I know, I know. Midichlorians! Hayden Christensen! Jar Jar Binks! Oh my!
The Star Wars prequel trilogy is much maligned by fans, casual filmgoers, and virtually anyone who knows even a little bit about Star Wars. There’s even a critically acclaimed documentary, The People vs. George Lucas, that showcases Star Wars fans’ antipathy for the saga’s creator — mostly due to their reception of the prequel films. Many hardcore Star Wars fans grew up with the original trilogy — going to the theaters to see Star Wars before it became Star Wars Episode IV: A New Hope was like a spiritual awakening. And so, when they finally watched the prequel films, they felt personally betrayed and enraged that it was not at all like the Star Wars of their adolescence.
The Star Wars of my adolescence are The Phantom Menace, Attack of the Clones, and Revenge of the Sith. At the ages of nine, 12, and 15, respectively, I grew up with Star Wars — just as George Lucas intended. The prequel trilogy’s chief demographic are children and teens. They’re not aimed at adult, universe-knowledgable fans. If only adult fans could awaken their inner child, they would be able to enjoy the prequels for what they are — kids’ movies.
It is disingenuous to say that my adolescent experience with Star Wars is lesser than the ’70s-’80s adolescent experience with Star Wars. As it is also disingenuous to say that those growing up with The Clone Wars series are having not lesser, not-as-good-as-my experience with Star Wars. Frankly, it’s bullshit.
The Phantom Menace is a children’s movie. If you accept this, then it’s not that bad. It a children’s movie for precocious, erudite kids that inexplicably enjoy political intrigue as well as flashy costumes. If you accept this, then it’s fantastic! (Guess who was one of those kids?) Queen Amidala is a teenager and an elected queen of a planet — if she’s not a positive female role model in sci-fi, I don’t know who is. Darth Maul is a mysterious, menacing (natch) villain with a double-bladed lightsaber. Darth Maul’s fight with Qui-Gon Jinn and Obi-Wan Kenobi is the acrobatic lightsaber duel of a geek’s dreams — especially set to John Williams’ “Duel of the Fates.” As for the midichlorian debacle, I don’t mind the scientific explanation for the Force. It doesn’t really explain all that much about the Force — the Force remains a mysterious, well, force. As for Jar Jar Binks, you’ll see no excuse for him from me. I may have found him mildly amusing when I was nine, but now I loathe the sight and sound of his grating, downright racist face and tongue.
Attack of the Clones is a teen romance film. Anakin Skywalker, now a grown young man, falls in love with the future mother of his children, Padme Amidala. As a twelve-year-old boy-crazy nerd, Attack of the Clones was the most perfect movie I had ever seen. You mean a sci-fi movie with monsters and droids can also be an ethereal love story? Sign me up! Trisha Biggar’s costumes are even more spectacular. Hayden Christensen’s brooding gaze distracts (me at least) from his less than stellar performance. And hot damn, we get to see Yoda fight Dracula!
Revenge of the Sith is an objectively solid action film that everyone needs to re-watch. Yes, the dialogue in Revenge of the Sith is lacking — “Anakin! You’re breaking my heart!” — but the narrative and action sequences are solid. Space battle in the opening sequence? Check. Spaceship romp with robot battles? Check. Multiple Jedi boss fights? Triple check.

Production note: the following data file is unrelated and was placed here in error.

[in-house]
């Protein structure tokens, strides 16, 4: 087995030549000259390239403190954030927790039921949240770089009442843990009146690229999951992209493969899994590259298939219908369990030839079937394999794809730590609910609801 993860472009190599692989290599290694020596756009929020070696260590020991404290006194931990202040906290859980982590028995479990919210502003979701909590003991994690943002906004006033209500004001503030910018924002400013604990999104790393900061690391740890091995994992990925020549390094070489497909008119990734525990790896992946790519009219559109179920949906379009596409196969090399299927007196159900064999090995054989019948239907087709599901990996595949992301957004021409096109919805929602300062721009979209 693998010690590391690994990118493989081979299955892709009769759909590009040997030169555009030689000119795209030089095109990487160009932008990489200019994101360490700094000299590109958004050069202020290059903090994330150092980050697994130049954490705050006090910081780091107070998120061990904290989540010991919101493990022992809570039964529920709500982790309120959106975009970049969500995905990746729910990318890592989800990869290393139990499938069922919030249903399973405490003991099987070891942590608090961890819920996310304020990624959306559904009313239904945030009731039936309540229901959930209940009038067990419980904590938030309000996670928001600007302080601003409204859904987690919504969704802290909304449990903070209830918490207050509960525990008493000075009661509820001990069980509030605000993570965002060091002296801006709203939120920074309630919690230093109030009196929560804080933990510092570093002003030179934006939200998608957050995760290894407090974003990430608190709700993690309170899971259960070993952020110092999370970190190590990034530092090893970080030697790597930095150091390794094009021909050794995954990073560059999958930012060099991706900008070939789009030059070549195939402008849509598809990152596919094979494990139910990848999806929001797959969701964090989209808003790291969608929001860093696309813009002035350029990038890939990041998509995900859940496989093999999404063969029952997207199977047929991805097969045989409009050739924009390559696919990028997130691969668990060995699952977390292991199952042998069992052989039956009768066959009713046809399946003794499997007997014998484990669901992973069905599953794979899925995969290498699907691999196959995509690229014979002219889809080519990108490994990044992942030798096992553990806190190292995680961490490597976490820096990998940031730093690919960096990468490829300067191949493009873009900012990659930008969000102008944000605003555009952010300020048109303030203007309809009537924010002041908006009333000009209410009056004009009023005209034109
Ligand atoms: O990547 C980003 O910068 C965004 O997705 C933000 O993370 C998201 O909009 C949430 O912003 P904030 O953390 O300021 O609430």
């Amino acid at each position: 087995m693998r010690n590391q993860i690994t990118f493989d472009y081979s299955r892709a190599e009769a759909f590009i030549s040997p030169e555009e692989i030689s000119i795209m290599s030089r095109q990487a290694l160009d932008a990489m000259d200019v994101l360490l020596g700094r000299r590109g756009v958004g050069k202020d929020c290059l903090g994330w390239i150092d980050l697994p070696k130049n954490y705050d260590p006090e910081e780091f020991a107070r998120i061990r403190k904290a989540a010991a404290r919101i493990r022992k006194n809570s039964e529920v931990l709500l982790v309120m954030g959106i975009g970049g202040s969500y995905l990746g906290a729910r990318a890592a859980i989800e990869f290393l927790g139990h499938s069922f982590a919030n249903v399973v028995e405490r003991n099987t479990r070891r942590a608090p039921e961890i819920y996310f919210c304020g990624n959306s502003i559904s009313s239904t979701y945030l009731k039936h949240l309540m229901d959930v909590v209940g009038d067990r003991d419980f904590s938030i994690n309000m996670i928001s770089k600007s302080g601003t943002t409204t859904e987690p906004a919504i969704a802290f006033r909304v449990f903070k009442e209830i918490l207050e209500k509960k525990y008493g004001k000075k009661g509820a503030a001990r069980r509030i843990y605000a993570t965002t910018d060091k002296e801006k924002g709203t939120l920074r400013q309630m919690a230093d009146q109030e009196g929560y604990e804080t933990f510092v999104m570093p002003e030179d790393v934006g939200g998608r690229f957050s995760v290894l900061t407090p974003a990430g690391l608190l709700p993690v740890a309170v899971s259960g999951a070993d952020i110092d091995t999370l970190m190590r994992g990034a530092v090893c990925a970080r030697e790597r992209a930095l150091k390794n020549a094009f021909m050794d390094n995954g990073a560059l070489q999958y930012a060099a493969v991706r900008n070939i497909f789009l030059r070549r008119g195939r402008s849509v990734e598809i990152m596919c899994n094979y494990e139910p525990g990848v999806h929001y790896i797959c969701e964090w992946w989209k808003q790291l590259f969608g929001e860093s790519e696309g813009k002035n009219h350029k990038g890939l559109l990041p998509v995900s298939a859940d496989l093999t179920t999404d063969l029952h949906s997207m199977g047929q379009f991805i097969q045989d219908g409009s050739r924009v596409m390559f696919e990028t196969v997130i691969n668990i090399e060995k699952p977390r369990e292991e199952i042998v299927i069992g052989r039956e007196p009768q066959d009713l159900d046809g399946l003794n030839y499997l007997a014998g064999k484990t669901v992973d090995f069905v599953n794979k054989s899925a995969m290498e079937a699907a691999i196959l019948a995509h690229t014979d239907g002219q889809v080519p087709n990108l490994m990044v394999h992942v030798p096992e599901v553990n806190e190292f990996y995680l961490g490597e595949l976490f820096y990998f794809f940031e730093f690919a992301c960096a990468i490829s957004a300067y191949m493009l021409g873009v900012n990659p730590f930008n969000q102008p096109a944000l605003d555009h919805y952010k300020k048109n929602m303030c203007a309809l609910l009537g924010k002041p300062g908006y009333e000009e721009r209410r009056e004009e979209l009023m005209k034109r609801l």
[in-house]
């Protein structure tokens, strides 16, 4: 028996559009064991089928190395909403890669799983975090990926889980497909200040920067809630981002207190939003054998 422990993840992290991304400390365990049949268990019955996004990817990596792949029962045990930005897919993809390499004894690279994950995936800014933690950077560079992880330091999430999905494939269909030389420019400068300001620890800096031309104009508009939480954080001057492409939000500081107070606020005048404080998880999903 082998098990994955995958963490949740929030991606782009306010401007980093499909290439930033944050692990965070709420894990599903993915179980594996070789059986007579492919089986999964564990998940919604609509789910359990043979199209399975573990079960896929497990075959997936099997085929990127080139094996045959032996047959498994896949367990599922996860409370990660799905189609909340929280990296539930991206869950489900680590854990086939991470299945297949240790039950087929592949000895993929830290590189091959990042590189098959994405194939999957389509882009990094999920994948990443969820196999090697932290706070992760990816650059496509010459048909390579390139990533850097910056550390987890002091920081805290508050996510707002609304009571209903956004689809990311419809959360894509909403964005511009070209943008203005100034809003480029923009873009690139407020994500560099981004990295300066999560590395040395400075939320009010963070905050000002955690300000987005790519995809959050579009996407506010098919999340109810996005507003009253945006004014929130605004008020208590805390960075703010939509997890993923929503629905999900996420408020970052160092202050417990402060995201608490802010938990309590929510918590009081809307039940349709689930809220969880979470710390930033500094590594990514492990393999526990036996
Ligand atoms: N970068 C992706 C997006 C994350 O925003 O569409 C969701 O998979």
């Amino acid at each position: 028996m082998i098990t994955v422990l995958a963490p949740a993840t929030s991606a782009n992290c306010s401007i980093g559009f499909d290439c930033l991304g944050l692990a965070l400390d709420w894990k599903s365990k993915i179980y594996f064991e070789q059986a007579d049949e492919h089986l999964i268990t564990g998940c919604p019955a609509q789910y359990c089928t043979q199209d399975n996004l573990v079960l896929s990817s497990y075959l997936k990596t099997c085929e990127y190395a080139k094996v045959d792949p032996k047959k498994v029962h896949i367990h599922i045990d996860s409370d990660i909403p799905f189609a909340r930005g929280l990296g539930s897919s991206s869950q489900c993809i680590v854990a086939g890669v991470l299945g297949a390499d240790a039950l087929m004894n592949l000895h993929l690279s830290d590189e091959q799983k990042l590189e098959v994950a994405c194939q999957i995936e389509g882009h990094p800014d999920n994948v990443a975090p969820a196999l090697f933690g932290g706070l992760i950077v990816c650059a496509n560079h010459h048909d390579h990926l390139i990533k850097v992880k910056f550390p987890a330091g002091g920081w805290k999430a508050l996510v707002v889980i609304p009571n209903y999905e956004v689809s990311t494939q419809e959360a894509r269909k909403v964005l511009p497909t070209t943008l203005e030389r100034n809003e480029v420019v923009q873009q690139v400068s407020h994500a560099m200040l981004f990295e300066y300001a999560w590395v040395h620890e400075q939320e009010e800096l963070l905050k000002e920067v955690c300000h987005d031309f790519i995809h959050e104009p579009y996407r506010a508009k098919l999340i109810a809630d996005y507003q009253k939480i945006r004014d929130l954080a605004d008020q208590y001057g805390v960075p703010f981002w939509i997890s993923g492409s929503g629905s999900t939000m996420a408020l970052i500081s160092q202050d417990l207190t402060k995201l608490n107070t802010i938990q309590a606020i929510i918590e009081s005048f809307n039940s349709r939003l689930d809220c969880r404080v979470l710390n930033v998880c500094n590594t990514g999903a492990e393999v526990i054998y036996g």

The most significant part of Revenge of the Sith for me is the heartbreaking reveal that Darth Vader isn’t so important after all. Lauded as the Chosen One in Episode I and II and feared as the Sith Lord enforcer Darth Vader in Episodes IV, V, and VI, Anakin Skywalker is but a pawn in the Emperor’s master plan. He’s a talented, complicated, whiny man, who crumbles under the pressures of being a Jedi, a son, a husband, and a father. The deconstruction of such an elusive figure is fascinating and ambitious. Perhaps the mystery surrounding assumed bad ass Darth Vader is more interesting to other fans than the explanation. But it’s not like the hints of Darth Vader’s dependency on the Emperor and his fall from grace aren’t evident in the original trilogy. Darth Vader doesn’t command the respect of the Imperial forces until after he force chokes a bunch of them. From the Chosen One to an Emperor/Governor Tarkin crony, Darth Vader’s story is made all the more dramatic and tragic with the inclusion of Episodes I, II, and III.
We think Darth Vader is a bad ass because he looks and acts like one. In reality, he’s the shell of a man, who has failed his trial by fire. It is only later that he is redeemed by the triumphs of his son and daughter. It’s in the reveal of Darth Vader’s failures that we can truly appreciate the weight of Luke and Leia’s successes.
Obviously, I have a lot of feelings about Star Wars — it’s part of being a fan. My main point is that one fan’s feelings on the fandom they love should be just as valid as another fan’s differing opinions. Are Episode I through III the greatest films of all time or even the greatest Star Wars films of all time? No, but I love each one in their own way.
The Star Wars saga is far from over. Perhaps in the context of the upcoming trilogy, all nine films will be accepted as a magnum opus that started from George Lucas’ mind and finished in the hearts of geeks throughout the galaxy. Regardless, Star Wars fans will continue to rage and argue for the rest of eternity — and that’s okay.